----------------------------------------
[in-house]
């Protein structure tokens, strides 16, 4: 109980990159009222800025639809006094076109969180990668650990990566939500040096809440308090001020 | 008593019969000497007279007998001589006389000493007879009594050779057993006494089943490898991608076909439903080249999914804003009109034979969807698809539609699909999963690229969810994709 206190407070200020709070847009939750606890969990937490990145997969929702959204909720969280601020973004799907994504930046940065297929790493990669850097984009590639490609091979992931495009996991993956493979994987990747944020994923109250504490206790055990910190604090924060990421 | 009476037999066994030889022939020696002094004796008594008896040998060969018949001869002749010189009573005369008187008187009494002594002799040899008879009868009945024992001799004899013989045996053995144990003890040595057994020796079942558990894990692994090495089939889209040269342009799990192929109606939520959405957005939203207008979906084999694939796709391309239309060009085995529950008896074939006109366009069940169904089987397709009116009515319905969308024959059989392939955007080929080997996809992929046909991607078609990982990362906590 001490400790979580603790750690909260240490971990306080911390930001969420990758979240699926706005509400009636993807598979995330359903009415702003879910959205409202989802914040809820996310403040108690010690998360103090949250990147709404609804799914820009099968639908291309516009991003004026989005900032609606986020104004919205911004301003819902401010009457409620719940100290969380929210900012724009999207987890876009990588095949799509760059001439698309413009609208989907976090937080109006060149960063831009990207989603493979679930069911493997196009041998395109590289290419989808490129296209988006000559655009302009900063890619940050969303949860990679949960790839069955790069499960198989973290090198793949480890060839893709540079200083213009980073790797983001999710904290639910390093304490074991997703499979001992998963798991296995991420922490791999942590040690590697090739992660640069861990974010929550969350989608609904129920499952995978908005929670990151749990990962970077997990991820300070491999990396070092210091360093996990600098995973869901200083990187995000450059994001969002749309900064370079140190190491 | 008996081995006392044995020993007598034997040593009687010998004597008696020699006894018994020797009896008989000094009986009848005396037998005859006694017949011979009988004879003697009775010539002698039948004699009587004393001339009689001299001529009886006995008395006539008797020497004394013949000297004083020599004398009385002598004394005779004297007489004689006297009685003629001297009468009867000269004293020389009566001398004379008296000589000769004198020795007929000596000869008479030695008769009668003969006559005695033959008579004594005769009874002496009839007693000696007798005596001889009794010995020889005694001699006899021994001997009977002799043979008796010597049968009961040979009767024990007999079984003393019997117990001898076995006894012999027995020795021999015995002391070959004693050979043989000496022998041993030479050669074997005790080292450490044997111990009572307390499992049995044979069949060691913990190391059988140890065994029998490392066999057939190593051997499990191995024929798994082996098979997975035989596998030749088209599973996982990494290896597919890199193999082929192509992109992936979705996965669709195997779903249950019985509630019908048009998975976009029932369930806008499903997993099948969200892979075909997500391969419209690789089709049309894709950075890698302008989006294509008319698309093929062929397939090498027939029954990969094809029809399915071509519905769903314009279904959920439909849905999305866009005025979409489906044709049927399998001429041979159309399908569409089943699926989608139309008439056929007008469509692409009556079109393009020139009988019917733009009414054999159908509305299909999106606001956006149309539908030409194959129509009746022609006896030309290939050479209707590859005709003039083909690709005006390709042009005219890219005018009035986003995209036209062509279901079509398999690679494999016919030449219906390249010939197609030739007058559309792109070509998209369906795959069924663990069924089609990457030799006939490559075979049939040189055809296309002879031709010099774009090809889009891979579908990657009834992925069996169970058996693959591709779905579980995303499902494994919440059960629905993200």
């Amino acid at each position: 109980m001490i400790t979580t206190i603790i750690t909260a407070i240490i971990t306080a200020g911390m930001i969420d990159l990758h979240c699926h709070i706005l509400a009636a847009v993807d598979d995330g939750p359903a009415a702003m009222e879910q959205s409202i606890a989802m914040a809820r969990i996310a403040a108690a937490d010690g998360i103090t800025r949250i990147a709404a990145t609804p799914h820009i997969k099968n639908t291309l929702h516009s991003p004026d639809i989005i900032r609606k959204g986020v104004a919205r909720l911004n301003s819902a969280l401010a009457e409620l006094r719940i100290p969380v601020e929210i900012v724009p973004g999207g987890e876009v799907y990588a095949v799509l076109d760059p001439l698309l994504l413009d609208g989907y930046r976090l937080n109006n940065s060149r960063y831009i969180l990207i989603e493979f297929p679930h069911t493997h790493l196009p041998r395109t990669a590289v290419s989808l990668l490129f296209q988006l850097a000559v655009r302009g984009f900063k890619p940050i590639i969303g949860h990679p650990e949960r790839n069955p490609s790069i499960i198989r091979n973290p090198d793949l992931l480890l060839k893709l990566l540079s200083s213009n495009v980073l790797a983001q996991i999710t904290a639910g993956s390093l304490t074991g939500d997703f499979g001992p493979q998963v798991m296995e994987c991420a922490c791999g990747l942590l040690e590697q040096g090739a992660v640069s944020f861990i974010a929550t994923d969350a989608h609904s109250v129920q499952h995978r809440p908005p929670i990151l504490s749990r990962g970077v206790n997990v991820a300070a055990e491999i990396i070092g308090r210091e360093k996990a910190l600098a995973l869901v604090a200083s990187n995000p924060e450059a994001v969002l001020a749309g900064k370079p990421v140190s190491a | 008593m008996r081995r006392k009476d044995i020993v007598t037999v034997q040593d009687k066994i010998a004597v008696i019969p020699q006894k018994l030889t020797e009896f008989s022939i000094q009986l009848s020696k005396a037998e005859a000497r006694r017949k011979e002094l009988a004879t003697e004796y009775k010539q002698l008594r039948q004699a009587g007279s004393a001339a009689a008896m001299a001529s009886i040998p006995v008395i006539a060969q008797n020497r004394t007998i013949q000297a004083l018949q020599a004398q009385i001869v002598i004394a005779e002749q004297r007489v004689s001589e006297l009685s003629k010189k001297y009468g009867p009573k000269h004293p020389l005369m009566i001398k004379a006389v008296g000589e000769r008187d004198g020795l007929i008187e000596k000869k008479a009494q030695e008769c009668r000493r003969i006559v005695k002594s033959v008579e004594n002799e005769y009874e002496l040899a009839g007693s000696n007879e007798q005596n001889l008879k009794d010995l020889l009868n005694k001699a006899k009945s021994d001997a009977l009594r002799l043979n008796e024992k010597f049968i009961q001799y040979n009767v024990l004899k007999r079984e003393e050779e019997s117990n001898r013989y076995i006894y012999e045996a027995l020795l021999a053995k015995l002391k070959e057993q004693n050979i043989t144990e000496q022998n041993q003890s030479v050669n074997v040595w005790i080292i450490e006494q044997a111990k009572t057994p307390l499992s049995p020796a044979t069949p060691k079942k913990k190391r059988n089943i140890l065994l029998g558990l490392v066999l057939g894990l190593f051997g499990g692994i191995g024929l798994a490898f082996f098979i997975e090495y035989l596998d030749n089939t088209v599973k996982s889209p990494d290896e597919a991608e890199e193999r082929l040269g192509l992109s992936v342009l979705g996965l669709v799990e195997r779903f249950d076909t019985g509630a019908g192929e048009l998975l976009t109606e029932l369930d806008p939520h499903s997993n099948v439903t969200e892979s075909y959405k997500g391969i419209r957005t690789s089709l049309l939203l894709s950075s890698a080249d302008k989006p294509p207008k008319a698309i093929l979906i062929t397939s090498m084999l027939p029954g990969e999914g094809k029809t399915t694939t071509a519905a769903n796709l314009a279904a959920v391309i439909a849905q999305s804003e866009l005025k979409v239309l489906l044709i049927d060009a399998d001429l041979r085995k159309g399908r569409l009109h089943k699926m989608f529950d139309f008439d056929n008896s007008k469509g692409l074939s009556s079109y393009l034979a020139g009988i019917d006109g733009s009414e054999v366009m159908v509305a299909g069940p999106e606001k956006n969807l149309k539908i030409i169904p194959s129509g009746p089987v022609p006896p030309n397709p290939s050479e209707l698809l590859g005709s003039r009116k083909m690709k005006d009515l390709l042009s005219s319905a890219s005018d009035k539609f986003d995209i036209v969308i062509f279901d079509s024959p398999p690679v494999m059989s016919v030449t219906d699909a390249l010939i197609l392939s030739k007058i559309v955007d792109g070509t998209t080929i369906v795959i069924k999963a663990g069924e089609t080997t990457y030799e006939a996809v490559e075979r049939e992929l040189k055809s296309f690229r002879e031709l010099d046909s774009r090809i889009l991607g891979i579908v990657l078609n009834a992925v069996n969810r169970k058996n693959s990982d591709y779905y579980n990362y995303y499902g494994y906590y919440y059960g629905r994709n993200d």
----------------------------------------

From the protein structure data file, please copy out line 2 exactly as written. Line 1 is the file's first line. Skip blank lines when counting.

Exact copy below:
């Protein structure tokens, strides 16, 4: 109980990159009222800025639809006094076109969180990668650990990566939500040096809440308090001020 | 008593019969000497007279007998001589006389000493007879009594050779057993006494089943490898991608076909439903080249999914804003009109034979969807698809539609699909999963690229969810994709 206190407070200020709070847009939750606890969990937490990145997969929702959204909720969280601020973004799907994504930046940065297929790493990669850097984009590639490609091979992931495009996991993956493979994987990747944020994923109250504490206790055990910190604090924060990421 | 009476037999066994030889022939020696002094004796008594008896040998060969018949001869002749010189009573005369008187008187009494002594002799040899008879009868009945024992001799004899013989045996053995144990003890040595057994020796079942558990894990692994090495089939889209040269342009799990192929109606939520959405957005939203207008979906084999694939796709391309239309060009085995529950008896074939006109366009069940169904089987397709009116009515319905969308024959059989392939955007080929080997996809992929046909991607078609990982990362906590 001490400790979580603790750690909260240490971990306080911390930001969420990758979240699926706005509400009636993807598979995330359903009415702003879910959205409202989802914040809820996310403040108690010690998360103090949250990147709404609804799914820009099968639908291309516009991003004026989005900032609606986020104004919205911004301003819902401010009457409620719940100290969380929210900012724009999207987890876009990588095949799509760059001439698309413009609208989907976090937080109006060149960063831009990207989603493979679930069911493997196009041998395109590289290419989808490129296209988006000559655009302009900063890619940050969303949860990679949960790839069955790069499960198989973290090198793949480890060839893709540079200083213009980073790797983001999710904290639910390093304490074991997703499979001992998963798991296995991420922490791999942590040690590697090739992660640069861990974010929550969350989608609904129920499952995978908005929670990151749990990962970077997990991820300070491999990396070092210091360093996990600098995973869901200083990187995000450059994001969002749309900064370079140190190491 | 008996081995006392044995020993007598034997040593009687010998004597008696020699006894018994020797009896008989000094009986009848005396037998005859006694017949011979009988004879003697009775010539002698039948004699009587004393001339009689001299001529009886006995008395006539008797020497004394013949000297004083020599004398009385002598004394005779004297007489004689006297009685003629001297009468009867000269004293020389009566001398004379008296000589000769004198020795007929000596000869008479030695008769009668003969006559005695033959008579004594005769009874002496009839007693000696007798005596001889009794010995020889005694001699006899021994001997009977002799043979008796010597049968009961040979009767024990007999079984003393019997117990001898076995006894012999027995020795021999015995002391070959004693050979043989000496022998041993030479050669074997005790080292450490044997111990009572307390499992049995044979069949060691913990190391059988140890065994029998490392066999057939190593051997499990191995024929798994082996098979997975035989596998030749088209599973996982990494290896597919890199193999082929192509992109992936979705996965669709195997779903249950019985509630019908048009998975976009029932369930806008499903997993099948969200892979075909997500391969419209690789089709049309894709950075890698302008989006294509008319698309093929062929397939090498027939029954990969094809029809399915071509519905769903314009279904959920439909849905999305866009005025979409489906044709049927399998001429041979159309399908569409089943699926989608139309008439056929007008469509692409009556079109393009020139009988019917733009009414054999159908509305299909999106606001956006149309539908030409194959129509009746022609006896030309290939050479209707590859005709003039083909690709005006390709042009005219890219005018009035986003995209036209062509279901079509398999690679494999016919030449219906390249010939197609030739007058559309792109070509998209369906795959069924663990069924089609990457030799006939490559075979049939040189055809296309002879031709010099774009090809889009891979579908990657009834992925069996169970058996693959591709779905579980995303499902494994919440059960629905993200």